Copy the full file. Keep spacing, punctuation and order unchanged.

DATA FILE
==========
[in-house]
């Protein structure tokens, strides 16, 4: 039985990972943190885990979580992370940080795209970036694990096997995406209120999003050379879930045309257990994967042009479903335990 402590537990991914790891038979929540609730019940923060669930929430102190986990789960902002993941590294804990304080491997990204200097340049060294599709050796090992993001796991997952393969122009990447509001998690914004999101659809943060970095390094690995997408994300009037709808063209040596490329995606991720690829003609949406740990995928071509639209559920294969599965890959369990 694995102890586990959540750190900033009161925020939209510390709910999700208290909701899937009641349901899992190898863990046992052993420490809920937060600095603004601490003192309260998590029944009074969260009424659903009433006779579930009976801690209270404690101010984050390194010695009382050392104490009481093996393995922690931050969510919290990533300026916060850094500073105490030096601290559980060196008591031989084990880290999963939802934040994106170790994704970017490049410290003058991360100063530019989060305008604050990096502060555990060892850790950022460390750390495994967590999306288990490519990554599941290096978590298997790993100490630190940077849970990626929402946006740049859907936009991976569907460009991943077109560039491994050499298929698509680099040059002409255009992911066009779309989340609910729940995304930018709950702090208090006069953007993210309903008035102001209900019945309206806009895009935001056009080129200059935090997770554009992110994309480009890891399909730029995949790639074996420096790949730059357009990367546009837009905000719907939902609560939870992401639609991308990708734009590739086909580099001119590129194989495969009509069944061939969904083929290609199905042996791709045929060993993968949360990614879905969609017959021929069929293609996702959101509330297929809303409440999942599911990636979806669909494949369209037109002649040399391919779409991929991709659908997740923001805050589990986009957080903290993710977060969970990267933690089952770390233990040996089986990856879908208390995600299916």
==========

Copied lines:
[in-house]
């Protein structure tokens, strides 16, 4: 039985990972943190885990979580992370940080795209970036694990096997995406209120999003050379879930045309257990994967042009479903335990 402590537990991914790891038979929540609730019940923060669930929430102190986990789960902002993941590294804990304080491997990204200097340049060294599709050796090992993001796991997952393969122009990447509001998690914004999101659809943060970095390094690995997408994300009037709808063209040596490329995606991720690829003609949406740990995928071509639209559920294969599965890959369990 694995102890586990959540750190900033009161925020939209510390709910999700208290909701899937009641349901899992190898863990046992052993420490809920937060600095603004601490003192309260998590029944009074969260009424659903009433006779579930009976801690209270404690101010984050390194010695009382050392104490009481093996393995922690931050969510919290990533300026916060850094500073105490030096601290559980060196008591031989084990880290999963939802934040994106170790994704970017490049410290003058991360100063530019989060305008604050990096502060555990060892850790950022460390750390495994967590999306288990490519990554599941290096978590298997790993100490630190940077849970990626929402946006740049859907936009991976569907460009991943077109560039491994050499298929698509680099040059002409255009992911066009779309989340609910729940995304930018709950702090208090006069953007993210309903008035102001209900019945309206806009895009935001056009080129200059935090997770554009992110994309480009890891399909730029995949790639074996420096790949730059357009990367546009837009905000719907939902609560939870992401639609991308990708734009590739086909580099001119590129194989495969009509069944061939969904083929290609199905042996791709045929060993993968949360990614879905969609017959021929069929293609996702959101509330297929809303409440999942599911990636979806669909494949369209037109002649040399391919779409991929991709659908997740923001805050589990986009957080903290993710977060969970990267933690089952770390233990040996089986990856879908208390995600299916």